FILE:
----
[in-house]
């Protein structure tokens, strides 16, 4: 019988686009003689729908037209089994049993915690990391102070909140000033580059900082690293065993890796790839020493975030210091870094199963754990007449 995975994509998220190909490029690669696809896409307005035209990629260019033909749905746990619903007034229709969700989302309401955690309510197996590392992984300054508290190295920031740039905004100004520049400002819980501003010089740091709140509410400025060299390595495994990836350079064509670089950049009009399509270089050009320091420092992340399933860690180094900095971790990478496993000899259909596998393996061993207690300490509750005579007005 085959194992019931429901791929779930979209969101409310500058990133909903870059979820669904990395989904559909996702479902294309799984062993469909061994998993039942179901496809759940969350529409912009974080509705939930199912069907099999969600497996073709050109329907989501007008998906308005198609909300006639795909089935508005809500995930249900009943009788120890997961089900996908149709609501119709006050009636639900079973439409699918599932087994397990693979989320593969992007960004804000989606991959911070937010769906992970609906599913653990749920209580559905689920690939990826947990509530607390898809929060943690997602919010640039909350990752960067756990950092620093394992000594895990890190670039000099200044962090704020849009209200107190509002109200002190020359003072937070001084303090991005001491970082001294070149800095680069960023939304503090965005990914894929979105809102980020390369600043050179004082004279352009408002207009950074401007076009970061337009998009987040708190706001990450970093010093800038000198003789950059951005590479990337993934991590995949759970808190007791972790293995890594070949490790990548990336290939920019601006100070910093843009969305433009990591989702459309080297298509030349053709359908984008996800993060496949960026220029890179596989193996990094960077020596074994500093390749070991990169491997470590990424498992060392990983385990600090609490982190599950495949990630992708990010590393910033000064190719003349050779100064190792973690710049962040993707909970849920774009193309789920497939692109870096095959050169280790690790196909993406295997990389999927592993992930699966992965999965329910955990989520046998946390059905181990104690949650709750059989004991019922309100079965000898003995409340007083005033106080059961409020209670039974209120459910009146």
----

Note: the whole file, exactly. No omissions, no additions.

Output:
[in-house]
């Protein structure tokens, strides 16, 4: 019988686009003689729908037209089994049993915690990391102070909140000033580059900082690293065993890796790839020493975030210091870094199963754990007449 995975994509998220190909490029690669696809896409307005035209990629260019033909749905746990619903007034229709969700989302309401955690309510197996590392992984300054508290190295920031740039905004100004520049400002819980501003010089740091709140509410400025060299390595495994990836350079064509670089950049009009399509270089050009320091420092992340399933860690180094900095971790990478496993000899259909596998393996061993207690300490509750005579007005 085959194992019931429901791929779930979209969101409310500058990133909903870059979820669904990395989904559909996702479902294309799984062993469909061994998993039942179901496809759940969350529409912009974080509705939930199912069907099999969600497996073709050109329907989501007008998906308005198609909300006639795909089935508005809500995930249900009943009788120890997961089900996908149709609501119709006050009636639900079973439409699918599932087994397990693979989320593969992007960004804000989606991959911070937010769906992970609906599913653990749920209580559905689920690939990826947990509530607390898809929060943690997602919010640039909350990752960067756990950092620093394992000594895990890190670039000099200044962090704020849009209200107190509002109200002190020359003072937070001084303090991005001491970082001294070149800095680069960023939304503090965005990914894929979105809102980020390369600043050179004082004279352009408002207009950074401007076009970061337009998009987040708190706001990450970093010093800038000198003789950059951005590479990337993934991590995949759970808190007791972790293995890594070949490790990548990336290939920019601006100070910093843009969305433009990591989702459309080297298509030349053709359908984008996800993060496949960026220029890179596989193996990094960077020596074994500093390749070991990169491997470590990424498992060392990983385990600090609490982190599950495949990630992708990010590393910033000064190719003349050779100064190792973690710049962040993707909970849920774009193309789920497939692109870096095959050169280790690790196909993406295997990389999927592993992930699966992965999965329910955990989520046998946390059905181990104690949650709750059989004991019922309100079965000898003995409340007083005033106080059961409020209670039974209120459910009146």